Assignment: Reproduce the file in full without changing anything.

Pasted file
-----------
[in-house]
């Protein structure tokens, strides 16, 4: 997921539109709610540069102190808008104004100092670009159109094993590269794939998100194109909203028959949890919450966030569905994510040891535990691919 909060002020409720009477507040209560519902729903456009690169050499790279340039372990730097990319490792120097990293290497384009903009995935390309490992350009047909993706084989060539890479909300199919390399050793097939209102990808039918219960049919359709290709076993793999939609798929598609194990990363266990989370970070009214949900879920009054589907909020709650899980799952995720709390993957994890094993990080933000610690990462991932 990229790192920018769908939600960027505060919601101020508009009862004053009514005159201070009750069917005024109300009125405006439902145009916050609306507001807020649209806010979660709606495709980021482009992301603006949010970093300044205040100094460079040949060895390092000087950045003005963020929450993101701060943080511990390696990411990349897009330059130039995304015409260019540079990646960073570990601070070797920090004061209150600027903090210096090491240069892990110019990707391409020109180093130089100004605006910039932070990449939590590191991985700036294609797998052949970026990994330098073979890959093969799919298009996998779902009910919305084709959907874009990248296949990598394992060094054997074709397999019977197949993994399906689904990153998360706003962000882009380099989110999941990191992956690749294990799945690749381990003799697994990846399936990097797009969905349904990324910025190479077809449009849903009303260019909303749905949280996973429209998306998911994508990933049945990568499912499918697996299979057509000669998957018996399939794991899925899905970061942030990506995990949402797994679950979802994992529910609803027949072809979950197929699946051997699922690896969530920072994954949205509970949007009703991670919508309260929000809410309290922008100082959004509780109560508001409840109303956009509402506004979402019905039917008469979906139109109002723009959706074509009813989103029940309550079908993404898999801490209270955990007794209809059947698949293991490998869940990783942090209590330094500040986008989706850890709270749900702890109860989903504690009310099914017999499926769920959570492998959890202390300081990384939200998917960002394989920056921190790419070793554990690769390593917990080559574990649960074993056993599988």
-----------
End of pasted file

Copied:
[in-house]
């Protein structure tokens, strides 16, 4: 997921539109709610540069102190808008104004100092670009159109094993590269794939998100194109909203028959949890919450966030569905994510040891535990691919 909060002020409720009477507040209560519902729903456009690169050499790279340039372990730097990319490792120097990293290497384009903009995935390309490992350009047909993706084989060539890479909300199919390399050793097939209102990808039918219960049919359709290709076993793999939609798929598609194990990363266990989370970070009214949900879920009054589907909020709650899980799952995720709390993957994890094993990080933000610690990462991932 990229790192920018769908939600960027505060919601101020508009009862004053009514005159201070009750069917005024109300009125405006439902145009916050609306507001807020649209806010979660709606495709980021482009992301603006949010970093300044205040100094460079040949060895390092000087950045003005963020929450993101701060943080511990390696990411990349897009330059130039995304015409260019540079990646960073570990601070070797920090004061209150600027903090210096090491240069892990110019990707391409020109180093130089100004605006910039932070990449939590590191991985700036294609797998052949970026990994330098073979890959093969799919298009996998779902009910919305084709959907874009990248296949990598394992060094054997074709397999019977197949993994399906689904990153998360706003962000882009380099989110999941990191992956690749294990799945690749381990003799697994990846399936990097797009969905349904990324910025190479077809449009849903009303260019909303749905949280996973429209998306998911994508990933049945990568499912499918697996299979057509000669998957018996399939794991899925899905970061942030990506995990949402797994679950979802994992529910609803027949072809979950197929699946051997699922690896969530920072994954949205509970949007009703991670919508309260929000809410309290922008100082959004509780109560508001409840109303956009509402506004979402019905039917008469979906139109109002723009959706074509009813989103029940309550079908993404898999801490209270955990007794209809059947698949293991490998869940990783942090209590330094500040986008989706850890709270749900702890109860989903504690009310099914017999499926769920959570492998959890202390300081990384939200998917960002394989920056921190790419070793554990690769390593917990080559574990649960074993056993599988």